Headlines: Why the £250bn wind power industry could be the greatest scam of our age

Source: Mail Online

Scarcely a day goes by without more evidence to show why the Government’s obsession with wind turbines, now at the centre of our national energy policy, is one of the greatest political blunders of our time.

Under a target agreed with the EU, Britain is committed within ten years — at astronomic expense — to generating nearly a third of its electricity from renewable sources, mainly through building thousands more wind turbines.

But the penny is finally dropping for almost everyone — except our politicians — that to rely on windmills to keep our lights on is a colossal and very dangerous act of self-deception.

Take, for example, the 350ft monstrosity familiar to millions of motorists who drive past as it sluggishly revolves above the M4 outside Reading.

This wind turbine performed so poorly (working at only 15 per cent of its capacity) that the £130,000 government subsidy given to its owners was more than the £100,000 worth of electricity it produced last year.

Meanwhile, official figures have confirmed that during those freezing, windless weeks around Christmas, when electricity demand was at record levels, the contribution made by Britain’s 3,500 turbines was minuscule.

To keep our homes warm we were having to import vast amounts of power from nuclear reactors in France.

Wind turbines are so expensive that Holland recently became the first country in Europe to abandon its EU renewable energy target, announcing that it is to slash its annual subsidy by billions of euros.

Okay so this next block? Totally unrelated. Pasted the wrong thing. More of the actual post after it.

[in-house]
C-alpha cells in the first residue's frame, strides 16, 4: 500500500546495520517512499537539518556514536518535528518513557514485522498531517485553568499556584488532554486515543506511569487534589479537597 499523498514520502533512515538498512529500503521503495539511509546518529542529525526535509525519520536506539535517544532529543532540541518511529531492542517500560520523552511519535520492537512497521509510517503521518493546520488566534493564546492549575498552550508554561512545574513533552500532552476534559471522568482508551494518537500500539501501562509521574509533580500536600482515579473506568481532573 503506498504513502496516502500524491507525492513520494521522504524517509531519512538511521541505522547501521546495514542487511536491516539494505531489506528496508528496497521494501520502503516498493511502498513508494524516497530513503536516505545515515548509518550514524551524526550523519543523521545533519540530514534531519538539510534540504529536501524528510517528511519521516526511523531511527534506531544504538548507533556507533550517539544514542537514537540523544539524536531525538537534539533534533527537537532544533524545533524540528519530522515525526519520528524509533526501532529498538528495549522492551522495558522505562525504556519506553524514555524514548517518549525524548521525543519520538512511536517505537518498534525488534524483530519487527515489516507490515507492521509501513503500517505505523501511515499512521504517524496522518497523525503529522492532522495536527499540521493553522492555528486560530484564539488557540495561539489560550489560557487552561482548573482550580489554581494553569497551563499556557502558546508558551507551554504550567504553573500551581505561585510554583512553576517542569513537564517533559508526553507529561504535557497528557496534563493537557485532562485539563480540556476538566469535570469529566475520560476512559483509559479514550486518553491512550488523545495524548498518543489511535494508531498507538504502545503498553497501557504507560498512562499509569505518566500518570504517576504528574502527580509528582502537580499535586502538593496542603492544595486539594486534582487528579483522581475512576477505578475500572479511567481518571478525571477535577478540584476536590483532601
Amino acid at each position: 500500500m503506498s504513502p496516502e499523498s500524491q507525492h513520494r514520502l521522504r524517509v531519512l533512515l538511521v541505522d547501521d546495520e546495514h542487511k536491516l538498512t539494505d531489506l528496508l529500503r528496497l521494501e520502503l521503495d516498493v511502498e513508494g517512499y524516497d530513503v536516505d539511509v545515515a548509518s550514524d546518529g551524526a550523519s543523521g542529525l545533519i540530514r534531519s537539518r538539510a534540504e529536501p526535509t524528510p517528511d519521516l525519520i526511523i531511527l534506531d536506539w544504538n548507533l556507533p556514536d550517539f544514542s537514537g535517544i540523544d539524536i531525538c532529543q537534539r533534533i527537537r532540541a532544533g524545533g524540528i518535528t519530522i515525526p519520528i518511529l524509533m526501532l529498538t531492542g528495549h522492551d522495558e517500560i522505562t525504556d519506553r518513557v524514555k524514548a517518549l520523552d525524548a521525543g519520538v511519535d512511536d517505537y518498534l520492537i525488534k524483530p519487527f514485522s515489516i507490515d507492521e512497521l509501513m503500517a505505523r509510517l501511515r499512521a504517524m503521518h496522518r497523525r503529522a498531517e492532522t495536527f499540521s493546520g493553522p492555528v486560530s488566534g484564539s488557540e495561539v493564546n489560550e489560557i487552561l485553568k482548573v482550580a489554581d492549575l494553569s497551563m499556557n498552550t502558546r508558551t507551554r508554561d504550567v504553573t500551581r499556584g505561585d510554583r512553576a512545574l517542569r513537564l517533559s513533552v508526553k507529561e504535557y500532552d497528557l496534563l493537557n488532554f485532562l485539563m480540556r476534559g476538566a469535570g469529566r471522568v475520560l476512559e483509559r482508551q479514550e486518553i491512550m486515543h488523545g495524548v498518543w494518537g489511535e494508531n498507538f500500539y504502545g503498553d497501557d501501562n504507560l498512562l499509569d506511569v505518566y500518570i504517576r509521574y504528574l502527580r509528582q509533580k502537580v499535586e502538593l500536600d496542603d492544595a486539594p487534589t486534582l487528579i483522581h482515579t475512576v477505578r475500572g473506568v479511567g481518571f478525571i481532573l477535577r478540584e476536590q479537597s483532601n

So unpopular are wind turbines that our own Government has just offered ‘bribes’ to local communities, in the form of lower council tax and electricity bills.

In Scotland, the 800 residents of the beautiful island of Tiree are desperately trying to resist Alex Salmond’s plans to railroad through what will be the largest offshore windfarm in the world, covering 139 square miles off their coast, which they say will destroy their community by driving away the tourists who provide much of their living.

So riddled with environmental hypocrisy is the lobbying for wind energy that a recent newspaper report exposed the immense human and ecological catastrophe being inflicted on northern China by the extraction of the rare earth minerals needed to make the giant magnets that every turbine in the West uses to generate its power.

Here in a nutshell are some of the reasons why people are beginning to wake up to the horrific downside of the wind business. And since I began writing about wind turbines nine years ago, I have come to see how the case for them rests on three great lies.

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1 Response to Headlines: Why the £250bn wind power industry could be the greatest scam of our age

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